Luther: Series 2, Episode 1
Telling that the episode – and the entire second series – opens on Alice. Then Alice’s first few sentences explain who John. Luther. is. “My friend . . . we were simpatico.” Most of the rest is part truth, part smokescreen, part exposition to the audience. The game’s afoot.
Luther doesn’t actually give us an establishing shot of the ‘interrogation room’ until about a minute in, when we find outselves not in the familiar police precinct interrogation room, but a large room with a white-clad man sitting in the corner. A mental institution,where Alice is debriefed, intercut with Luther’s day.
Luther gets dressed, makes coffee, and puts a singular bullet in a revolver. We know what’s going to happen, but not how routine he’s going to make it look, and that’s the key. It’s interesting to me the BBC gets to show it (there was a huge US uproar when 24 showed a game of Russian roulette a couple years ago). Something else that’s interesting is the set dressing. A pair of dumbbells, crossed near the wall. An Asus laptop, held together with duct tape. A folding table, a battery-powered torch. A chess set, with a game just started.
Then before the opening credits, a VO by Superintendent Martin, saying Luther is ‘one of ours.’ The police force, and Us fallen humans, of course.
One thing about British television: it’s even less subtle than US television. From last episode’s closing song to this, it’s definitely going to spell it out. ‘It’ being the ideal of Luther the antihero, but not necessarily the mysteries themselves. Those come slowly, and are often more complicated than just a one-step-solve favored by current US procedurals. There’s the new Elementary, (more on that in a later post) which compares to the BBC’s Sherlock (nothing is clear until the end), and then Luther, (we know who, but not how or when Luther is going to catch up). They all are playing similar games, it’s the way they go about it that makes it good or less so.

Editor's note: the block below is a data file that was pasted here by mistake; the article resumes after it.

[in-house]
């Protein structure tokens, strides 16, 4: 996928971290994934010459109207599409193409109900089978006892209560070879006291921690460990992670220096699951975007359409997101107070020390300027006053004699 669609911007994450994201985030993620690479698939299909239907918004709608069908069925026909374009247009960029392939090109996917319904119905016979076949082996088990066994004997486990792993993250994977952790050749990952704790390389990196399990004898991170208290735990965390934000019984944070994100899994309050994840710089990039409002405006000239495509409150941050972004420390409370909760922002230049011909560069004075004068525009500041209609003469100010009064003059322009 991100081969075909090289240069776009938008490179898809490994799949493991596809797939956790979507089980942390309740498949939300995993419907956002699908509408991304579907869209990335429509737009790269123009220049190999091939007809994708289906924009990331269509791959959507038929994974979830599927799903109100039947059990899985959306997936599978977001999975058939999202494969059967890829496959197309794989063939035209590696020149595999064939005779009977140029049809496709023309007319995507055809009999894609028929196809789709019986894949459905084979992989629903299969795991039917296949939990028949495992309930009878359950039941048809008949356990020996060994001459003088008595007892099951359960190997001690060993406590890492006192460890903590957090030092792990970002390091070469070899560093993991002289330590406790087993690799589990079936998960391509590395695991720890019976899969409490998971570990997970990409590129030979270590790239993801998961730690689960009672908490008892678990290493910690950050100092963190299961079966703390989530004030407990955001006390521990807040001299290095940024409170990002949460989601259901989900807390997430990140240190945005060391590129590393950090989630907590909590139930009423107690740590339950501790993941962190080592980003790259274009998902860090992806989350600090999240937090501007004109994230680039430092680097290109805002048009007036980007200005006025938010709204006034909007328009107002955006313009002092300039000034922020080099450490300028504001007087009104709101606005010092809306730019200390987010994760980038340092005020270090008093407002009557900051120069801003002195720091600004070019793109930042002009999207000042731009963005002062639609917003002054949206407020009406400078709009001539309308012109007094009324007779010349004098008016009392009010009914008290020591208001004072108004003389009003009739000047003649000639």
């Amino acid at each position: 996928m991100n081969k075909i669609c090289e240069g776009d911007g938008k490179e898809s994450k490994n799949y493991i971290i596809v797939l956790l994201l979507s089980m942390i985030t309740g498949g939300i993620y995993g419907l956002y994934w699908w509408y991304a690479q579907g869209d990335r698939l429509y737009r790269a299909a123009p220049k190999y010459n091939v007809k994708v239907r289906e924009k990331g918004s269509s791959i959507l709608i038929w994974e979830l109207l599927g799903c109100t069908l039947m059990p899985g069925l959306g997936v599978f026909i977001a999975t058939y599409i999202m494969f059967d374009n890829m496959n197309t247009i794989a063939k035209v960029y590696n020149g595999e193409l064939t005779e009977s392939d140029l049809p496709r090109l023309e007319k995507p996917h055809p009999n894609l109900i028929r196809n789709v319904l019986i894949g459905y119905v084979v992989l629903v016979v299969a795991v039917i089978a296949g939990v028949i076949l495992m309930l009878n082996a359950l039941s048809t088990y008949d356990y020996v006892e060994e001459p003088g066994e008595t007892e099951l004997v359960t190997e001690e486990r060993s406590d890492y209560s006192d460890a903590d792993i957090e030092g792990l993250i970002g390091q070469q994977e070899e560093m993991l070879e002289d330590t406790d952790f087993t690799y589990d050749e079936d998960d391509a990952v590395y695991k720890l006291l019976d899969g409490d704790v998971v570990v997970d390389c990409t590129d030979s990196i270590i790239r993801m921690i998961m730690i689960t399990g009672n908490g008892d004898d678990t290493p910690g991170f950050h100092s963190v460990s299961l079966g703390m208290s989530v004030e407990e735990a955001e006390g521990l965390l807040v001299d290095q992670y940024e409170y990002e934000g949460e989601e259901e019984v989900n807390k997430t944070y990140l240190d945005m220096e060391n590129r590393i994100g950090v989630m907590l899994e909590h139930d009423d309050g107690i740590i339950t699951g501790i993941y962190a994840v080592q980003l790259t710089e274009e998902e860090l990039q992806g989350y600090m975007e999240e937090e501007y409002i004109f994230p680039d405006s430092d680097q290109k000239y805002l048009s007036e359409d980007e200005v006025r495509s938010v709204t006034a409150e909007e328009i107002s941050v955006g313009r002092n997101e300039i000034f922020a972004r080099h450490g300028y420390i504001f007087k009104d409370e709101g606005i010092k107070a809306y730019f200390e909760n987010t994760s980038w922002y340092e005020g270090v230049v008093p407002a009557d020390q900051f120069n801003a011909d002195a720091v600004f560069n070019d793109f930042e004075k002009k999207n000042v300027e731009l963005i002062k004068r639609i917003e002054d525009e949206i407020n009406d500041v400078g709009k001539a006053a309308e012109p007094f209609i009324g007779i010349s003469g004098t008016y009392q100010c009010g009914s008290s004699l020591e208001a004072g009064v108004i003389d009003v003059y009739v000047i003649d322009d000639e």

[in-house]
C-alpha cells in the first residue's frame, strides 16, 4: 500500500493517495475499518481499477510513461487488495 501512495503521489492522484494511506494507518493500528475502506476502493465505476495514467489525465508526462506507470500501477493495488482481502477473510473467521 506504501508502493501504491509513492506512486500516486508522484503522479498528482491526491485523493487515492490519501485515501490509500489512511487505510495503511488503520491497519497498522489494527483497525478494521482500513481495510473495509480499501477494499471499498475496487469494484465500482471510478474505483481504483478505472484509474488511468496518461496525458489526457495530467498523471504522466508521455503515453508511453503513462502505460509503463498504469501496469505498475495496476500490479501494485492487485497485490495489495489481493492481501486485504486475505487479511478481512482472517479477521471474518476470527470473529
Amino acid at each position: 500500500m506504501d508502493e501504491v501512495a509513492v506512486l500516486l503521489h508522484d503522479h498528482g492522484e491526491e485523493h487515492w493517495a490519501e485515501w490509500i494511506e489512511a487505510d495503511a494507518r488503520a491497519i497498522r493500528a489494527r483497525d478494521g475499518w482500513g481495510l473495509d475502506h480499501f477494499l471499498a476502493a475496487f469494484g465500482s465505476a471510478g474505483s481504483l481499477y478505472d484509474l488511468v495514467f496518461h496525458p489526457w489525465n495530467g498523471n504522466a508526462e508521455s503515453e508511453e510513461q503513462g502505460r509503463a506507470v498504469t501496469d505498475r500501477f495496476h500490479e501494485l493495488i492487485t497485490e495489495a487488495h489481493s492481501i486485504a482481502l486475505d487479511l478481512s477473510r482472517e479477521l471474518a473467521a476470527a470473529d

Oh, and Luther’s gone and grown a beard! Yet another sign of a Man Lost In the World! (Disclaimer: this snark may have something to do with the fact I think it’s a crime to hide that face under a full beard.) Now he’s at 24-hour diner, playing chess with Mark. Ah chess, the international symbol for complexity, old age, and Men Lost In the World. Too much to hope it’s a shout to this?
The location scout for this show is superb. When the soon-to-be-victimized-as-cued-by-the-music woman is walking at night, every set along the way is gold. Wherever that tunnel is, the one with the painted pillars and posters behind plexiglass, I one day will go there. While making sure I have company, of course. If, however, I turned around and someone was standing in the dimly lit alley while wearing a creepy Punch mask, I hope I wouldn’t blankly stare for 5 seconds, but instantly fight or fly, like the person who opens and then attempts to slam the door near the end. That‘s the proper response (assuming she doesn’t own a peephole). That’s the response people would tend to have. This episode – and inconsistently, Luther as a show – is unconcerned with how secondary people would act, so long as the response serves the story.
As soon as Luther walks into the new offices, I put my finger on how the overall style has changed (more in Stray Observations). I don’t like the change. As if my confidence wasn’t shaken enough, they introduce another Woman of Interest, wearing a flashy coat and baubles (wardrobe code for Do Not Trust This Woman), saying she’s known Luther “since my husband accidentally killed a prostitute.”
She is there for Luther’s help. He responds, “So many times I’ve tried to help people by doing things I shouldn’t have done, and, it’s only made it worse.” Of course, now we ‘know’ if he doesn’t do something, it’ll go wrongly. By guilt and shame and his inner nature, he’s forced again outside the system, where the lines are gray, where he’s comfortable, and where he doesn’t want to play Russian roulette. He says he’ll help. ‘Which is exactly the problem,’ Alice notes later.